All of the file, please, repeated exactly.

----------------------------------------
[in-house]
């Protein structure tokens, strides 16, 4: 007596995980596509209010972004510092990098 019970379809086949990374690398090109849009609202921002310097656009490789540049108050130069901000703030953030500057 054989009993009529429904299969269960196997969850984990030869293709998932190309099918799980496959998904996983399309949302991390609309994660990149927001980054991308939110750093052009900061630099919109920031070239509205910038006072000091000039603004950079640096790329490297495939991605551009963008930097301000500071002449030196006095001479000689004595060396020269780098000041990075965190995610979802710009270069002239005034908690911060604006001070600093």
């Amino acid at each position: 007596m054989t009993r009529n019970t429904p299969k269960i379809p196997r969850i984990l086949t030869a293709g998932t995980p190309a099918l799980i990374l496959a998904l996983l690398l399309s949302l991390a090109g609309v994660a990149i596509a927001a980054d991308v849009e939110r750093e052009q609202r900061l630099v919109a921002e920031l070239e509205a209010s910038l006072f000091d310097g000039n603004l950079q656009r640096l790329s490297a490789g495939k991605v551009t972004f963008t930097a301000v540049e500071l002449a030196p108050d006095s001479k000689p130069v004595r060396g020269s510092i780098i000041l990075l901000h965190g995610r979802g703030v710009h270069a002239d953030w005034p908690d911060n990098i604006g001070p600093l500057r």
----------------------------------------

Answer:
[in-house]
């Protein structure tokens, strides 16, 4: 007596995980596509209010972004510092990098 019970379809086949990374690398090109849009609202921002310097656009490789540049108050130069901000703030953030500057 054989009993009529429904299969269960196997969850984990030869293709998932190309099918799980496959998904996983399309949302991390609309994660990149927001980054991308939110750093052009900061630099919109920031070239509205910038006072000091000039603004950079640096790329490297495939991605551009963008930097301000500071002449030196006095001479000689004595060396020269780098000041990075965190995610979802710009270069002239005034908690911060604006001070600093």
């Amino acid at each position: 007596m054989t009993r009529n019970t429904p299969k269960i379809p196997r969850i984990l086949t030869a293709g998932t995980p190309a099918l799980i990374l496959a998904l996983l690398l399309s949302l991390a090109g609309v994660a990149i596509a927001a980054d991308v849009e939110r750093e052009q609202r900061l630099v919109a921002e920031l070239e509205a209010s910038l006072f000091d310097g000039n603004l950079q656009r640096l790329s490297a490789g495939k991605v551009t972004f963008t930097a301000v540049e500071l002449a030196p108050d006095s001479k000689p130069v004595r060396g020269s510092i780098i000041l990075l901000h965190g995610r979802g703030v710009h270069a002239d953030w005034p908690d911060n990098i604006g001070p600093l500057r």